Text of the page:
"One's own damned fault, of course," he said. "Like a poorly played marriage."
"Stroke and distance," I said, and then, after a pause of maybe two or three minutes, long enough to signify disdain for the card-and-pencil point of view, ". . . same as an expensive divorce."
The economy of the remark enlisted my companion's confidence, and before the plane reached Faro he'd named the golf courses in the Algarve that he thought worthy of an approach in "the spirit of adventure." He owned a property at Vilamoura, had played a round at Vale do Lobo with Cotton and the donkey, and thought that the real estate speculation on the coast had inclined too many of the natives toward the corrupting worship of Mammon.
"The Portuguese know three hundred and sixty-five ways to cook a codfish," he said. "A different recipe for every day of the year. They also know three hundred and sixty-five ways to stuff a tourist."
Knowing nothing about the several hotels that I'd seen illustrated in the travel brochures, I had arranged to stay at Hotel Quinta do Lago on the assumption that the expense ($195, out of season) guaranteed a view of the Algarve from one of its more favorable points of vantage. The road from the airport at Faro turns off the highway at Almancil, wanders for a few miles among rows of signs--in German, English and Portuguese--advertising properties at bargain rates, passes a number of campgrounds and threadbare restaurants, and in a matter of no more than thirty minutes comes to the entrance of a two-thousand-acre estate similar to the upscale resort communities in the States.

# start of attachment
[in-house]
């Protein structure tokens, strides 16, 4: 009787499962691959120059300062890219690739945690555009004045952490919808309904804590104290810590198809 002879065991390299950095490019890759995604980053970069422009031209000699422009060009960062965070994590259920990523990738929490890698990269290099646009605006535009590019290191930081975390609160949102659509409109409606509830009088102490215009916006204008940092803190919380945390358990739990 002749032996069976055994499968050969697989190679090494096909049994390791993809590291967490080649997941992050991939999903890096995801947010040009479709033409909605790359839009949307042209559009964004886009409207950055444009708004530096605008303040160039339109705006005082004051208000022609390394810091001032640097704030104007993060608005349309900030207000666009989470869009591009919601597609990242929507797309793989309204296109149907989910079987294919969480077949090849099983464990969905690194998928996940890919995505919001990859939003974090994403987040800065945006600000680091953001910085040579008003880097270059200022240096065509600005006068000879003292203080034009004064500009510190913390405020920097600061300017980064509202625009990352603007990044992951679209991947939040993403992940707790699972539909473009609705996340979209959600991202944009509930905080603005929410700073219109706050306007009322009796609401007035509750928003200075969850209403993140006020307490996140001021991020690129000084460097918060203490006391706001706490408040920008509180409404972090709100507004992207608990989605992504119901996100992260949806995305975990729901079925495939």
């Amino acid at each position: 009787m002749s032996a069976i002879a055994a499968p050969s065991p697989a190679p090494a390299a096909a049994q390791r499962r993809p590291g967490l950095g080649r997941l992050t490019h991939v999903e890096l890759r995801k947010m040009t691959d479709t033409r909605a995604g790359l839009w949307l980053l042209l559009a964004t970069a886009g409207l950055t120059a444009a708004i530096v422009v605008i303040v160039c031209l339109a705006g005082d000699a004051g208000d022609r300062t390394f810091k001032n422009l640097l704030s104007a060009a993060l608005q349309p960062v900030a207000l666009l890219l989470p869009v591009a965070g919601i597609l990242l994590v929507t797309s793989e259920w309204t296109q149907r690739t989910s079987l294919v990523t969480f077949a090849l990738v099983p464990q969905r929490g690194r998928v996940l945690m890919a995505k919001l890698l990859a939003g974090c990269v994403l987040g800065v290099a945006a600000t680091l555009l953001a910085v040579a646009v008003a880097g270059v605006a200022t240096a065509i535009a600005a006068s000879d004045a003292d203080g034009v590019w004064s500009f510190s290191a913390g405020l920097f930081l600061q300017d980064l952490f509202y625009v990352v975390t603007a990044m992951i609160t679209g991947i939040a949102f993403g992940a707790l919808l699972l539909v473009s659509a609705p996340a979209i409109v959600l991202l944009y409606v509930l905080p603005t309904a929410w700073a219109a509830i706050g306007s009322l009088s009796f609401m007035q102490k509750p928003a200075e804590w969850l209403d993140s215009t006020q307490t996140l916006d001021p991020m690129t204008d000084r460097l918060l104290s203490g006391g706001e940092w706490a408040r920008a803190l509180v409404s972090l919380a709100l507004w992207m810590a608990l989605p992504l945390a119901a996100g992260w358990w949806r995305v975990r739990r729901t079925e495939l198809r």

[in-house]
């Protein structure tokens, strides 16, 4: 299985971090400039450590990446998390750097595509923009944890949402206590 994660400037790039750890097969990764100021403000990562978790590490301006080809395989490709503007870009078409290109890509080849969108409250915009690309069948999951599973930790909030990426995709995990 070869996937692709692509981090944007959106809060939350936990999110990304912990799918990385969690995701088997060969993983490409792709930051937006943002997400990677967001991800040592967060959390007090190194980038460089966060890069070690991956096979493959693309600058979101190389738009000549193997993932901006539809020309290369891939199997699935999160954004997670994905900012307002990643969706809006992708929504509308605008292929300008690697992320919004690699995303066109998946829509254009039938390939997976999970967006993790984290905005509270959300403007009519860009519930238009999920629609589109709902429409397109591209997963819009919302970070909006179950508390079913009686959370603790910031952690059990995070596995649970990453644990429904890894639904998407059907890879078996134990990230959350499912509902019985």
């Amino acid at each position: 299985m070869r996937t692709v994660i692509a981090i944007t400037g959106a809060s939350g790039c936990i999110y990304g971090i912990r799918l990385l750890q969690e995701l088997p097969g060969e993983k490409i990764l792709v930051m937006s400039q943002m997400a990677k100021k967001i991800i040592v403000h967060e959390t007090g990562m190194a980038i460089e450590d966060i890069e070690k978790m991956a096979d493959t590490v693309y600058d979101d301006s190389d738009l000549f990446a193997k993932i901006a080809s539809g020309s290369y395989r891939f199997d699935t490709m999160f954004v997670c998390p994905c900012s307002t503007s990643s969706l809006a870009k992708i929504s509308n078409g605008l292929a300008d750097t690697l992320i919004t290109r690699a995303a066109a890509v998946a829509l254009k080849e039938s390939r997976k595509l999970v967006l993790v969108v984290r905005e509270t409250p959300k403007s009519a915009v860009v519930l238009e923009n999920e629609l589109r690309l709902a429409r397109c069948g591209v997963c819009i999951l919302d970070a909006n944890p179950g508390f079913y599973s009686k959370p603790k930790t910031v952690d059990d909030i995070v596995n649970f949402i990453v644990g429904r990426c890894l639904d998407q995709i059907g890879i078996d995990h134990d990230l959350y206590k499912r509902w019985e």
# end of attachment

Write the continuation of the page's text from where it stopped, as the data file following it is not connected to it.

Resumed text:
The hotel is recently renovated, owned by Orient-Express (which also owns the Cipriani in Venice and 21 in New York City) and built in such a way that it agrees with the lie of the land, the architecture fitted into the face of a steep embankment fronting on the beach, almost all of the glass and cantilevered concrete impossible to see from the road. (Most of the hotels in the Algarve stand within the boundaries of similarly large plantations.) The management goes to considerable trouble to make good on its promise of an escape from the world of death and time with a spa and heated swimming pools, an Italian chef in the two restaurants, the stillness of polished marble and the reassurance of burnished wood, and a view of fishing boats on the horizon that might have been painted by van Gogh. The young ladies at the golf desk discuss the fine points of the many courses in the region, arrange tee times, provide transportation, complete foursomes. Basically, they do everything except line up the putts.
Heeding The Words Of My Companion on the plane, I first played the three courses that he thought deserving of MacKenzie's approval. They proved to be the best of the eight courses that I saw over a period of four days, each of them so arranged that in reply to the doctor's leading question, "What kind of difficulties make interesting golf?" they presented three splendid variants of his own answer:
"We can, I think, eliminate difficulties consisting of long grass, narrow fairways and small greens, because of the annoyance and irritation caused by searching for lost balls, the disturbance of the harmony and continuity of the game, the consequent loss of freedom of swing and the production of bad players."